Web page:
What Miami Can Tell Us About the Future of American Cities
More young people are living with their parents — which could be a wider trend in the years to come
The news of the big-city boom is pretty old news, at this point. You know people have been moving to places like Brooklyn, Los Angeles, Austin, Philadelphia, Chicago and other major cities that older generations ran away from. Heck, you’ve probably heard of “Hipsturbia,” or the phenomenon of Gen. Xers and Millennials giving up on cities because they’re too expensive and moving back to the suburbs.
Yet there’s one thing we tend to overlook in these conversations, and that’s the amount of younger people who are choosing to stay home — the people who don’t move into their own apartments or houses the first chance they get. And as the Miami New Times reports, using data from Zillow, nowhere is that trend as popular as in Miami.
As the report shows, in 1980, most young people living on their own in the Miami area were around the age of 24. Rent was cheap and you could find a place to live. Today, that average age is 29 — further proof that living in cities is becoming too expensive for most younger people.
“Changes in social and cultural norms, as well as affordability challenges, likely explain some of the shift,” the report states. “Young people today are more likely than their predecessors to live in urban cores, where housing is more expensive, and rent price growth has hindered the ability of renters to afford a home without roommates or save enough of their salaries each month for a down payment. Increased demand for starter homes as the large Millennial generation reaches typical home-buying age, along with persistently low inventory, has contributed to robust home value appreciation in many large metro areas, making it more difficult for first-time buyers to get into a home.”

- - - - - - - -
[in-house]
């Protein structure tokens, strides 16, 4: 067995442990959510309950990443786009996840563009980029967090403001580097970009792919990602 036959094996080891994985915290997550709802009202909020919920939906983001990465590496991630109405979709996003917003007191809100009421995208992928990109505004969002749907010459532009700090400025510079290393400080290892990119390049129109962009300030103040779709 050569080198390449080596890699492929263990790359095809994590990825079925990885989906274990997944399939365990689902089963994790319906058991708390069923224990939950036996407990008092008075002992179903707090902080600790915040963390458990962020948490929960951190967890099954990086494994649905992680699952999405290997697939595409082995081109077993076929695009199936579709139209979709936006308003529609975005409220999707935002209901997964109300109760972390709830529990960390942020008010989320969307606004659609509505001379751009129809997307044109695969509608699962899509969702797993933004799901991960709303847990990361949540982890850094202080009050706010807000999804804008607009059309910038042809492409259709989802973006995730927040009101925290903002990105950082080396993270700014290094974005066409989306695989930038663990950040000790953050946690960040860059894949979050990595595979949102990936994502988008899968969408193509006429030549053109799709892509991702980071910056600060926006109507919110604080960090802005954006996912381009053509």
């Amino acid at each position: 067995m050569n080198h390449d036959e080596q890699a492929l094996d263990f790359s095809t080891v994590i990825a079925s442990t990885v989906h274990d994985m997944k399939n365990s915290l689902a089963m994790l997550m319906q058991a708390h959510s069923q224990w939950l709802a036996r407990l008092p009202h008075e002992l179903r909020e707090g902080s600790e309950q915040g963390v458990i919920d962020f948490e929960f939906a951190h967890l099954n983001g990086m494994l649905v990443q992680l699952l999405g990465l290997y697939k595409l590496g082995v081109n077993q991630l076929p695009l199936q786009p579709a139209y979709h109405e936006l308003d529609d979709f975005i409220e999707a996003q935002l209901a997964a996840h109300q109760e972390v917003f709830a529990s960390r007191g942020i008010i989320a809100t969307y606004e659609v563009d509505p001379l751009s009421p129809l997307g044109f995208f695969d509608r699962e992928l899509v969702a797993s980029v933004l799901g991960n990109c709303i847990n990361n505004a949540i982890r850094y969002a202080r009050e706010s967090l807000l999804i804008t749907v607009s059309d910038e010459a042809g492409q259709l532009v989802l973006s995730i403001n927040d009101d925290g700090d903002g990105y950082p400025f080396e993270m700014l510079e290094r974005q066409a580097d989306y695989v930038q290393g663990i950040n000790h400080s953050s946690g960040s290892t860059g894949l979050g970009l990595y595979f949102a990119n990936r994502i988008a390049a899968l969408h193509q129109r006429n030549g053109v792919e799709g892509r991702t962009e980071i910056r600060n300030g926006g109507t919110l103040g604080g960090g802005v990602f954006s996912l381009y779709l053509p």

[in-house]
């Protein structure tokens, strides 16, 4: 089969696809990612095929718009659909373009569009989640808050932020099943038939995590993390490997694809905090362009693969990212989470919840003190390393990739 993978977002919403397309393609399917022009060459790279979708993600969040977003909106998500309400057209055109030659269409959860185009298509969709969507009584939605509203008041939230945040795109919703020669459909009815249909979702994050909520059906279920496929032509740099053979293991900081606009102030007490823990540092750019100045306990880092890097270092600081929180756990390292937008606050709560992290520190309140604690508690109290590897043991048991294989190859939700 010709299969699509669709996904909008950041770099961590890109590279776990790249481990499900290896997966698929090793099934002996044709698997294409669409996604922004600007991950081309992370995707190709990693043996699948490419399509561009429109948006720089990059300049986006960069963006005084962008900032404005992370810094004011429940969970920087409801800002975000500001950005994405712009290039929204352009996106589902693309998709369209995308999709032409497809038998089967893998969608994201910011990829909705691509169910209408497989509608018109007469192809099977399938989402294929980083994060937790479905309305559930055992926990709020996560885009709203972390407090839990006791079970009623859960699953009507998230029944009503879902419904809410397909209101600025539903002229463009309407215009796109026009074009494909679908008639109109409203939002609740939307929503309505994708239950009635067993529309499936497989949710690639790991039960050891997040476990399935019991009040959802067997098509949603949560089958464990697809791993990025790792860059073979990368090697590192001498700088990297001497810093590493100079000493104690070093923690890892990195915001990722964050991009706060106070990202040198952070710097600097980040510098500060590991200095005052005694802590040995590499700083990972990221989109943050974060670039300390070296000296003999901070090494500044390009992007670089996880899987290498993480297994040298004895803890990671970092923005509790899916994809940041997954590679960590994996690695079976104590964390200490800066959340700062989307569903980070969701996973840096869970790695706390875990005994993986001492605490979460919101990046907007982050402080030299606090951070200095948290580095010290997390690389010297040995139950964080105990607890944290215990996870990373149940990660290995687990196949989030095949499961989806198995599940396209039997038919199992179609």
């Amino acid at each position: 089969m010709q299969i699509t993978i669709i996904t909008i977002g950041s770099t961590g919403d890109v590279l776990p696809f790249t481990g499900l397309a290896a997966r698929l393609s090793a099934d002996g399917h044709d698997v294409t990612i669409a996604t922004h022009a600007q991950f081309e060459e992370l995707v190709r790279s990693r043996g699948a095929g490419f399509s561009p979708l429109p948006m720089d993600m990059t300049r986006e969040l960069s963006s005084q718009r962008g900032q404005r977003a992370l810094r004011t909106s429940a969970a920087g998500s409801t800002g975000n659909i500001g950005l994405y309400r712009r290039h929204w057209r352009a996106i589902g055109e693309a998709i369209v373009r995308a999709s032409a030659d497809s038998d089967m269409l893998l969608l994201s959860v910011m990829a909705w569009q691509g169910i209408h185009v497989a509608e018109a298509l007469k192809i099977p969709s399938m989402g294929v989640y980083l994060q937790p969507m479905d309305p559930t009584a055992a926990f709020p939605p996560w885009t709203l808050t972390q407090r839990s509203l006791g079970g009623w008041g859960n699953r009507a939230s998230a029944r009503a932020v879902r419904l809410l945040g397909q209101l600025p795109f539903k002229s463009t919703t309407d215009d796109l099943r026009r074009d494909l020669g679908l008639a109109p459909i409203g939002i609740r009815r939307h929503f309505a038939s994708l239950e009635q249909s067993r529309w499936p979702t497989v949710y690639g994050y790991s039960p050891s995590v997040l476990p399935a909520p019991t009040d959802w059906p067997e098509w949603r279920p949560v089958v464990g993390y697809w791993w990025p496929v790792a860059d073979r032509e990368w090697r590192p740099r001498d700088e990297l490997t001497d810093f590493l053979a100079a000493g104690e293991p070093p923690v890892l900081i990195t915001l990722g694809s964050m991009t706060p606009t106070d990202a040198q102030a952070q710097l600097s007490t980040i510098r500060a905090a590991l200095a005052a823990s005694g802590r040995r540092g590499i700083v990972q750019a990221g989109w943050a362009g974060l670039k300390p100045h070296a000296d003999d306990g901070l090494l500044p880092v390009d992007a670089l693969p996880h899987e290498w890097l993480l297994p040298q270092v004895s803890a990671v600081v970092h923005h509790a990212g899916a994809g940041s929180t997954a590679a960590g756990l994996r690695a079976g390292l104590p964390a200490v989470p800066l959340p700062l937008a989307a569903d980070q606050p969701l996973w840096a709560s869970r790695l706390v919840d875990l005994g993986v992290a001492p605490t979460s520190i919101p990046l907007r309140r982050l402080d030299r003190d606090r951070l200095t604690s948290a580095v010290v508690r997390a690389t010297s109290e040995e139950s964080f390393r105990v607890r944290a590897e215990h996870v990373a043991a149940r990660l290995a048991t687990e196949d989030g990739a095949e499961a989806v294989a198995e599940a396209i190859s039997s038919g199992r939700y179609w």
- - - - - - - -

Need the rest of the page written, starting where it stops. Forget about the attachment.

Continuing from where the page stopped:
The idea used to be that you could move to places like Miami or any of the other aforementioned cities and not have to worry too much about making rent. Today, job markets and housing in these cities are tighter than ever, and young people are looking for different options, even if that means living with mom and dad well into their 20s.
Though, as Jerry Iannelli of the Miami New Times points out, part of the change could be because of cultural norms, mainly that, “children in many Latinx families, especially religious ones, often avoid moving away from home until they’ve married.”
Whatever the case, Miami presents an interesting new twist in the evolution of our modern American cities.
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